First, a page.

Tornado Gallery

May 18, 2013, near Rozel, KS

I watched this spectacular EF-4 tornado through its entire lifecycle of about a half hour. Winds in this tornado were measured at 165-185 by the Doppler on Wheels, and the tornado was 5/8 of a mile wide. Here is a video of this tornado:




May 24, 2016 - Three Tornadoes near Minneola and Dodge City, KS

I actually saw/photographed five tornadoes on this day, but a couple of them were low-contrast from my viewpoint so are not included here.

Tornado 1 - 12-mile path, up to 300 yards wide, Rated EF-3:

Video of this tornado can be seen here

. Tornado 4 - 17.4 mile path, up to 3/4 mile wide, Rated EF-2:

Video of this tornado can be seen here

. Tornado 5 - 10.2 mile path, up to 100 yards wide, Rated EF-3:


In this picture, the roping-out Tornado 4 is at the left and the new Tornado 5 is at the right.

Video of this tornado can be seen here



August 19, 2009, northwest of Roodhouse, IL

I watched this tornado from just north of Roodhouse, IL, beginning around 2:15 p.m., looking to the west-northwest. This tornado continued to the northeast, causing significant damage in Manchester, IL. You can see video of the tornado here.



June 6, 2014, Three Tornadoes east of Trinidad, CO

Tornado 1

Tornado 2

Tornado 3

The first of these three tornadoes was on the ground for about 35 minutes and was rated high-end EF-1. I was over 40 miles away when I saw it, and gradually worked my way toward it. In the last picture, it is roping out and a new meso is forming to the left. This new meso would produce the second and third tornadoes. The second one was brief, lasting only a minute or so, but about five minutes after that, the third tornado, also rated high-end EF-1, formed and was on the ground for about 14 minutes. I was within 20 miles or so of this tornado.



September 29, 2014, west of Chama, NM

This tornado had a track 2.3 miles long and .4 mile wide at its widest point. It destroyed or severely damaged several ranch buildings and blew down dozens, perhaps hundreds, of trees. Rated high-end EF-1, it was only the second tornado on record ever in Rio Arriba County, NM. Video of the tornado can be seen here.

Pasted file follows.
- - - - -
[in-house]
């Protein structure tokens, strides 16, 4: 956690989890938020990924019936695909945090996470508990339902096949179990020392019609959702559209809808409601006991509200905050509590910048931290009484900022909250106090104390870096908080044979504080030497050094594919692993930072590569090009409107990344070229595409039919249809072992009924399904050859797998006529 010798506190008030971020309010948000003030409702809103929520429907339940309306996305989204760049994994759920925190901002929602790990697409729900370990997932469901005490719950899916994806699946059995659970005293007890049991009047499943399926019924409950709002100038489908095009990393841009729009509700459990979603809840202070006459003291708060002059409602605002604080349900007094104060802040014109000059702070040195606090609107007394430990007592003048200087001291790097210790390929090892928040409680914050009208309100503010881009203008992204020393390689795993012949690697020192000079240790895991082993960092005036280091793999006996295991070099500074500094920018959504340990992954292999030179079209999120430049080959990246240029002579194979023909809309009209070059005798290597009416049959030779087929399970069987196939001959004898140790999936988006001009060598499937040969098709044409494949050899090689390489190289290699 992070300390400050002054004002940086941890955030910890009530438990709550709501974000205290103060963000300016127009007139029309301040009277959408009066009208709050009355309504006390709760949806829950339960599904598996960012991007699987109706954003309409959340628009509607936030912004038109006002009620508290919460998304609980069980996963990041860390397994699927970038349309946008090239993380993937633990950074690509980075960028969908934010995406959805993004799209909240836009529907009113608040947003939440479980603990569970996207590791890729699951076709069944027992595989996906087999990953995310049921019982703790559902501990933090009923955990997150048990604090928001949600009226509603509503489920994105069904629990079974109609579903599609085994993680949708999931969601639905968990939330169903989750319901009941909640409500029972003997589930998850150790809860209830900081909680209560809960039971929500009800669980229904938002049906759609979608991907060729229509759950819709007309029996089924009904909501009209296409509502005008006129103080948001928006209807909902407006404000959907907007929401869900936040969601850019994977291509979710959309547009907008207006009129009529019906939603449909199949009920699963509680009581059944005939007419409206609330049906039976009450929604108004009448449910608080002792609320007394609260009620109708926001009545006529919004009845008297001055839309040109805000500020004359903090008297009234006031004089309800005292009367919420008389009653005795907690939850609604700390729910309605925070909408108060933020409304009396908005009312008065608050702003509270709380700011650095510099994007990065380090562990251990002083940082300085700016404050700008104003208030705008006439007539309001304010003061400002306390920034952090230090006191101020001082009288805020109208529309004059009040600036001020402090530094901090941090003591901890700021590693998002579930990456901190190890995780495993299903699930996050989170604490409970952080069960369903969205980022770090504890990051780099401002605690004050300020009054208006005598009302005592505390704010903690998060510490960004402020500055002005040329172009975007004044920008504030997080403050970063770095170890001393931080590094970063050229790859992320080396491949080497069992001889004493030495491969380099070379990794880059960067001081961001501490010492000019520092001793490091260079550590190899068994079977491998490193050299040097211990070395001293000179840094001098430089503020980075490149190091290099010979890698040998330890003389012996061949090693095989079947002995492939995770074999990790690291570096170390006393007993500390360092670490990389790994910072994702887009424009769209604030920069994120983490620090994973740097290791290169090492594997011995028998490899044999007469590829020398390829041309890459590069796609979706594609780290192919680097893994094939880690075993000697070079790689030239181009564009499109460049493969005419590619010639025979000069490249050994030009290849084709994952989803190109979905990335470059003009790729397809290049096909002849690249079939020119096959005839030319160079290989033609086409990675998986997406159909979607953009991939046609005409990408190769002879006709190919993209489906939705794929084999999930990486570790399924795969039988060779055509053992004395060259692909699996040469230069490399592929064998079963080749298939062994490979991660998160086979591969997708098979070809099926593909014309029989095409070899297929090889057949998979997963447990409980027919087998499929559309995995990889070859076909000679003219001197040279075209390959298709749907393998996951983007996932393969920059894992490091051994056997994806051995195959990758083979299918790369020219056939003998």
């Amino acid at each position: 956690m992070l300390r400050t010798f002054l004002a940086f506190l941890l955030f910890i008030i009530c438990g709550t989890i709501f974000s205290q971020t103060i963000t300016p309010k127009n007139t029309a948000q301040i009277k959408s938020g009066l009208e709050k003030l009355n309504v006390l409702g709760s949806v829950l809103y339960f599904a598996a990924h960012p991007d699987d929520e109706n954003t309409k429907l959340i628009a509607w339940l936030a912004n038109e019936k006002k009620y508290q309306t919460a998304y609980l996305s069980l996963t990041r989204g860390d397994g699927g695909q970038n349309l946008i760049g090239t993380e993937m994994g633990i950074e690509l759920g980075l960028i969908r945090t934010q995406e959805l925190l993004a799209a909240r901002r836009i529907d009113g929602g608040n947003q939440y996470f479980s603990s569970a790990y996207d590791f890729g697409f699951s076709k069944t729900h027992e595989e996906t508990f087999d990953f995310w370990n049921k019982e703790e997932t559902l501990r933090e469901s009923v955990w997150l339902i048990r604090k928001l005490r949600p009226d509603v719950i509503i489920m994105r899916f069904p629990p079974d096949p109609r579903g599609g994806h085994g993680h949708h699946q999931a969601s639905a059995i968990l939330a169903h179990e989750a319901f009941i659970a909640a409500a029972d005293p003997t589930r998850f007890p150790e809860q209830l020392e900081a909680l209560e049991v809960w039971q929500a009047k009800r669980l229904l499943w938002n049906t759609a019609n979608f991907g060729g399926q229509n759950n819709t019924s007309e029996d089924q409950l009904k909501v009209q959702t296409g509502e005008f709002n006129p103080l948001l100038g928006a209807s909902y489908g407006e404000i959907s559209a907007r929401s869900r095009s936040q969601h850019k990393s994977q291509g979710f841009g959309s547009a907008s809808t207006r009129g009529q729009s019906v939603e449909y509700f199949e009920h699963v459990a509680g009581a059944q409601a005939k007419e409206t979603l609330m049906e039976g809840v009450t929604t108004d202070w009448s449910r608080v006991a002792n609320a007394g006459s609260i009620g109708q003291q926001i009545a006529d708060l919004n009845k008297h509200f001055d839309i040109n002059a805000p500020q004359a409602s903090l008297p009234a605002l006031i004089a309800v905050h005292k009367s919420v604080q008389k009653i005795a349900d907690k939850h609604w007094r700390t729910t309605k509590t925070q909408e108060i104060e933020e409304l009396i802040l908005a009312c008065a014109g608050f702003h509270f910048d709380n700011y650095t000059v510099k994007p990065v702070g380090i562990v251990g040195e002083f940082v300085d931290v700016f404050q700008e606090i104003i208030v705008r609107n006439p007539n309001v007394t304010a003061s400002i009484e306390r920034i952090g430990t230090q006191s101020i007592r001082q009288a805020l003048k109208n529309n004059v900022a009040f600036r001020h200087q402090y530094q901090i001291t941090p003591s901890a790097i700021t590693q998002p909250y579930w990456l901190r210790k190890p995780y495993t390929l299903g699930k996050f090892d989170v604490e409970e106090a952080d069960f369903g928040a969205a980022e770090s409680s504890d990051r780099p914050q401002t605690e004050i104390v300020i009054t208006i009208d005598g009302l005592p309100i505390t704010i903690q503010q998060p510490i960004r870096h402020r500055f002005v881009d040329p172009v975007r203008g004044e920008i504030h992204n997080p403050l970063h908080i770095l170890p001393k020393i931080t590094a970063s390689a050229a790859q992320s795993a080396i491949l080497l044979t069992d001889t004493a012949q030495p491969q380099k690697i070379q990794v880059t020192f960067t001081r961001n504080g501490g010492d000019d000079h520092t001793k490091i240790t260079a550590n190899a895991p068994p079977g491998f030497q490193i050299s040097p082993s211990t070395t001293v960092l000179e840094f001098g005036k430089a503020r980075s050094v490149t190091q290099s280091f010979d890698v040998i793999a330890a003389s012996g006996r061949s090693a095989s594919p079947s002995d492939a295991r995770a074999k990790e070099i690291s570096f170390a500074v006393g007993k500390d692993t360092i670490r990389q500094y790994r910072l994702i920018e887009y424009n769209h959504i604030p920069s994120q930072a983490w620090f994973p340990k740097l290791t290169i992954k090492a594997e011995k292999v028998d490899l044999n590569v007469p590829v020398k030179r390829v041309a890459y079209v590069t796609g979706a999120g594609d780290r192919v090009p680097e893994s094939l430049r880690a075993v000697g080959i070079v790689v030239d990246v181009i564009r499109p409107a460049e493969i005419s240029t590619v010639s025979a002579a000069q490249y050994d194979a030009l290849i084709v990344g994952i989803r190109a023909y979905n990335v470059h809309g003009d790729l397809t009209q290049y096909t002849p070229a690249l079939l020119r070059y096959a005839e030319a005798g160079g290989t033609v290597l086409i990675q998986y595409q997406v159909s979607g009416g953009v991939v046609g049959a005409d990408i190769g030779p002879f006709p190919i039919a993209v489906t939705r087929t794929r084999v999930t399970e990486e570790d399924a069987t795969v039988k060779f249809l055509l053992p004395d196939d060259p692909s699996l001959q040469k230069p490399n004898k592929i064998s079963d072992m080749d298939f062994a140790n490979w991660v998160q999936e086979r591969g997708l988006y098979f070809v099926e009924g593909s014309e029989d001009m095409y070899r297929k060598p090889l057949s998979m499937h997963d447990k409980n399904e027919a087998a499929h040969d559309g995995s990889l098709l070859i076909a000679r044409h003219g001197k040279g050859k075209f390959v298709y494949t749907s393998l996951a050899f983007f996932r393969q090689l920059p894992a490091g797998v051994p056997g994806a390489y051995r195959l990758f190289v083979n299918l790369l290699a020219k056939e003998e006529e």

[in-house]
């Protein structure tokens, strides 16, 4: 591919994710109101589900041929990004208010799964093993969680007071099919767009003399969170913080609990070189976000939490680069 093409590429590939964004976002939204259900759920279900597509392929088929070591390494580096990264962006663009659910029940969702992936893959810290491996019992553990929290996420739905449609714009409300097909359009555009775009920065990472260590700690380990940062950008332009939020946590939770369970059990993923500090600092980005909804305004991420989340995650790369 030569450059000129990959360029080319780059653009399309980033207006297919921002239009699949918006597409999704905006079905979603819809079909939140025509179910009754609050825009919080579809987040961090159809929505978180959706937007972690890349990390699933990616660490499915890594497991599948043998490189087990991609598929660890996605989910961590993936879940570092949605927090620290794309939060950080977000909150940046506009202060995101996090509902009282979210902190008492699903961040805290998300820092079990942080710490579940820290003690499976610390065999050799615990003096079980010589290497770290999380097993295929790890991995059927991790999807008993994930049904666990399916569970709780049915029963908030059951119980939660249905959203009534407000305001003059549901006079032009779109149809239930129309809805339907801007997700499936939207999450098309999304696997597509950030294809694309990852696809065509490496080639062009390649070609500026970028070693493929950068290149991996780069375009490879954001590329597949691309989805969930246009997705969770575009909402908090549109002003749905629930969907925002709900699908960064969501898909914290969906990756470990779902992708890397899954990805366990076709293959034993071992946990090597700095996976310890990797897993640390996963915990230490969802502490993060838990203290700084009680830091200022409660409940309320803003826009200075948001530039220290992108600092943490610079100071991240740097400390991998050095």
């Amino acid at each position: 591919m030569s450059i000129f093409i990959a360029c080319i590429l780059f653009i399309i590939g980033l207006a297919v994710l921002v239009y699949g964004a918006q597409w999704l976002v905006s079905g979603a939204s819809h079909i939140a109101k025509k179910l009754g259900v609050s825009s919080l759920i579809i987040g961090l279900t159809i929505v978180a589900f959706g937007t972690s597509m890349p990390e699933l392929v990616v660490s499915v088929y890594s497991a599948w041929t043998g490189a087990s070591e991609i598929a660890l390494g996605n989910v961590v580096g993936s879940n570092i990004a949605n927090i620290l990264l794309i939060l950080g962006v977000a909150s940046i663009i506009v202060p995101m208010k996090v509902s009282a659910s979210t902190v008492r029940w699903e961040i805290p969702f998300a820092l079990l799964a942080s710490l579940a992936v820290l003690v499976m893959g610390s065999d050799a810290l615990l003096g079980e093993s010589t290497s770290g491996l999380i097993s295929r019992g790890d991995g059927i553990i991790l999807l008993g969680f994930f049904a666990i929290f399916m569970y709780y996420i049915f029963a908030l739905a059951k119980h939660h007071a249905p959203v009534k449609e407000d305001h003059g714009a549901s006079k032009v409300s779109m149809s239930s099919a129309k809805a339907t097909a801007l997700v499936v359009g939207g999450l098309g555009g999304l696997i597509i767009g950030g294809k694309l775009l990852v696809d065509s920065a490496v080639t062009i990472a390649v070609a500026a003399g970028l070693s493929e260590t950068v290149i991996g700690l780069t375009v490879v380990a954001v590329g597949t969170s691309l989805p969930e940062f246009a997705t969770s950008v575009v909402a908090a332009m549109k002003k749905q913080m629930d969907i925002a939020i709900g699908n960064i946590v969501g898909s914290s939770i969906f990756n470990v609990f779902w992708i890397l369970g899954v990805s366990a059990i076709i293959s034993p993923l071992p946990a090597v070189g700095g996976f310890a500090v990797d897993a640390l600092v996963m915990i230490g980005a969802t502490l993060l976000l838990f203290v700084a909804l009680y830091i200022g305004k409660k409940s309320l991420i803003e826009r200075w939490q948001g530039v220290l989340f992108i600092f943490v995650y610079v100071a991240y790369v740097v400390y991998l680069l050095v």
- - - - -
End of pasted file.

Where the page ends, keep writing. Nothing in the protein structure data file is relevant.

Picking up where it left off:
April 23, 2010, near Hawk Point, MO

This was the second of two short-lived tornadoes that occurred near Hawk Point, MO around 7:30 p.m. You can see video of this tornado here.


April 23, 2010, between Warrenton and Truxton, MO

About 20 minutes before the Hawk Point tornado, the same storm produced a brief multiple-vortex tornado about midway between Warrenton and Truxton, MO. I was not sure at the time whether this was a tornado or just funnel clouds, but when Storm Data came out, the National Weather Service confirmed that it was a tornado. You can see video of this tornado here



May 16, 2016 SW of Texline, TX


This tornado was rated EF-1 by the National Weather Service in Amarillo, TX.


May 25, 2011, near Greasy Corner, AR

This nicely backlit tornado began with condensation rising from the ground to meet the funnel above, became a nice elephant trunk, and then a series of funnels with dust swirls underneath. It was on the ground intermittently for 3 minutes or so and stayed in open country. Video available here.


May 25, 2011, southeast of Augusta, AR

This tornado took the form of a nub funnel with a dust swirl, which for a time was quite intense, underneath the funnel. The dust swirl does not show up well in this picture, but I actually saw it before I saw the funnel above it. The tornado lasted about two minutes. Video available here.


June 4, 2008, near Danvers, IL